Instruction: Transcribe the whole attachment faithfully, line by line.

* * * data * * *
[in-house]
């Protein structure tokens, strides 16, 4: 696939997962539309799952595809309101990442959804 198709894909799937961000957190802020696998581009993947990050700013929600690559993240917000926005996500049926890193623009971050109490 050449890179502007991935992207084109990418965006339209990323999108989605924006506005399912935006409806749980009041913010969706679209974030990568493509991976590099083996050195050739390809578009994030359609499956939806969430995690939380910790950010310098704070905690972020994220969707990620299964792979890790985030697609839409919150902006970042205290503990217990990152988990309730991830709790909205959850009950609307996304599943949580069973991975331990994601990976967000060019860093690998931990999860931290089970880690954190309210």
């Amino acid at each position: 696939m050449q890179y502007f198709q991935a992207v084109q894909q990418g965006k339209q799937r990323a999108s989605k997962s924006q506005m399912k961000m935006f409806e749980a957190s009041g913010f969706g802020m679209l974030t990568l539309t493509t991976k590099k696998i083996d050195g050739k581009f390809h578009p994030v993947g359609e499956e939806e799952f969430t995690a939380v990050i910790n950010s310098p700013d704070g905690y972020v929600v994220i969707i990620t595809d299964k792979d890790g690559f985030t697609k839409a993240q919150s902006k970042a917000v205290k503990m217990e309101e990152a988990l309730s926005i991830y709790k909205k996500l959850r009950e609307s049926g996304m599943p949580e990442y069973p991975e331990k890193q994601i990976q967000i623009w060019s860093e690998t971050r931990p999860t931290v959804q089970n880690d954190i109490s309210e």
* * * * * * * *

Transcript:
[in-house]
């Protein structure tokens, strides 16, 4: 696939997962539309799952595809309101990442959804 198709894909799937961000957190802020696998581009993947990050700013929600690559993240917000926005996500049926890193623009971050109490 050449890179502007991935992207084109990418965006339209990323999108989605924006506005399912935006409806749980009041913010969706679209974030990568493509991976590099083996050195050739390809578009994030359609499956939806969430995690939380910790950010310098704070905690972020994220969707990620299964792979890790985030697609839409919150902006970042205290503990217990990152988990309730991830709790909205959850009950609307996304599943949580069973991975331990994601990976967000060019860093690998931990999860931290089970880690954190309210």
């Amino acid at each position: 696939m050449q890179y502007f198709q991935a992207v084109q894909q990418g965006k339209q799937r990323a999108s989605k997962s924006q506005m399912k961000m935006f409806e749980a957190s009041g913010f969706g802020m679209l974030t990568l539309t493509t991976k590099k696998i083996d050195g050739k581009f390809h578009p994030v993947g359609e499956e939806e799952f969430t995690a939380v990050i910790n950010s310098p700013d704070g905690y972020v929600v994220i969707i990620t595809d299964k792979d890790g690559f985030t697609k839409a993240q919150s902006k970042a917000v205290k503990m217990e309101e990152a988990l309730s926005i991830y709790k909205k996500l959850r009950e609307s049926g996304m599943p949580e990442y069973p991975e331990k890193q994601i990976q967000i623009w060019s860093e690998t971050r931990p999860t931290v959804q089970n880690d954190i109490s309210e």